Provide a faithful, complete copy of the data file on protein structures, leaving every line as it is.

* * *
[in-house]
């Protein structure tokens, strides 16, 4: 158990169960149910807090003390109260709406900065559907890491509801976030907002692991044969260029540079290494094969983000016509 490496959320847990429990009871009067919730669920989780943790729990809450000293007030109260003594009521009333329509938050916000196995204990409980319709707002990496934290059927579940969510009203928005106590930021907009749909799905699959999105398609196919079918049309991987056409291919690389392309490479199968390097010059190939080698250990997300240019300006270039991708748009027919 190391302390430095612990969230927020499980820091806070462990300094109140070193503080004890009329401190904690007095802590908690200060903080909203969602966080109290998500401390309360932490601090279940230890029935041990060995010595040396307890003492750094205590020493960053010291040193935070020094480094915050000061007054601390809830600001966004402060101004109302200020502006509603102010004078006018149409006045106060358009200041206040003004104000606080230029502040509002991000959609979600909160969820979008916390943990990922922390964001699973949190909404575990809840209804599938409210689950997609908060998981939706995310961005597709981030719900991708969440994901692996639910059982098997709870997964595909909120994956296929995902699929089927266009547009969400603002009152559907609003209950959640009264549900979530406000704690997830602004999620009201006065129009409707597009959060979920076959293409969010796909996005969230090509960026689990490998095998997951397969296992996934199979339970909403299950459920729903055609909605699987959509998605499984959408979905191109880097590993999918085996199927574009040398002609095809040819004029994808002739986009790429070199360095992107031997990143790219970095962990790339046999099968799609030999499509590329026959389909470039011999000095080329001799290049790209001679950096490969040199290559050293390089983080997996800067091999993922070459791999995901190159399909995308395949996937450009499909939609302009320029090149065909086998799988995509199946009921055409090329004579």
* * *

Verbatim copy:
[in-house]
């Protein structure tokens, strides 16, 4: 158990169960149910807090003390109260709406900065559907890491509801976030907002692991044969260029540079290494094969983000016509 490496959320847990429990009871009067919730669920989780943790729990809450000293007030109260003594009521009333329509938050916000196995204990409980319709707002990496934290059927579940969510009203928005106590930021907009749909799905699959999105398609196919079918049309991987056409291919690389392309490479199968390097010059190939080698250990997300240019300006270039991708748009027919 190391302390430095612990969230927020499980820091806070462990300094109140070193503080004890009329401190904690007095802590908690200060903080909203969602966080109290998500401390309360932490601090279940230890029935041990060995010595040396307890003492750094205590020493960053010291040193935070020094480094915050000061007054601390809830600001966004402060101004109302200020502006509603102010004078006018149409006045106060358009200041206040003004104000606080230029502040509002991000959609979600909160969820979008916390943990990922922390964001699973949190909404575990809840209804599938409210689950997609908060998981939706995310961005597709981030719900991708969440994901692996639910059982098997709870997964595909909120994956296929995902699929089927266009547009969400603002009152559907609003209950959640009264549900979530406000704690997830602004999620009201006065129009409707597009959060979920076959293409969010796909996005969230090509960026689990490998095998997951397969296992996934199979339970909403299950459920729903055609909605699987959509998605499984959408979905191109880097590993999918085996199927574009040398002609095809040819004029994808002739986009790429070199360095992107031997990143790219970095962990790339046999099968799609030999499509590329026959389909470039011999000095080329001799290049790209001679950096490969040199290559050293390089983080997996800067091999993922070459791999995901190159399909995308395949996937450009499909939609302009320029090149065909086998799988995509199946009921055409090329004579």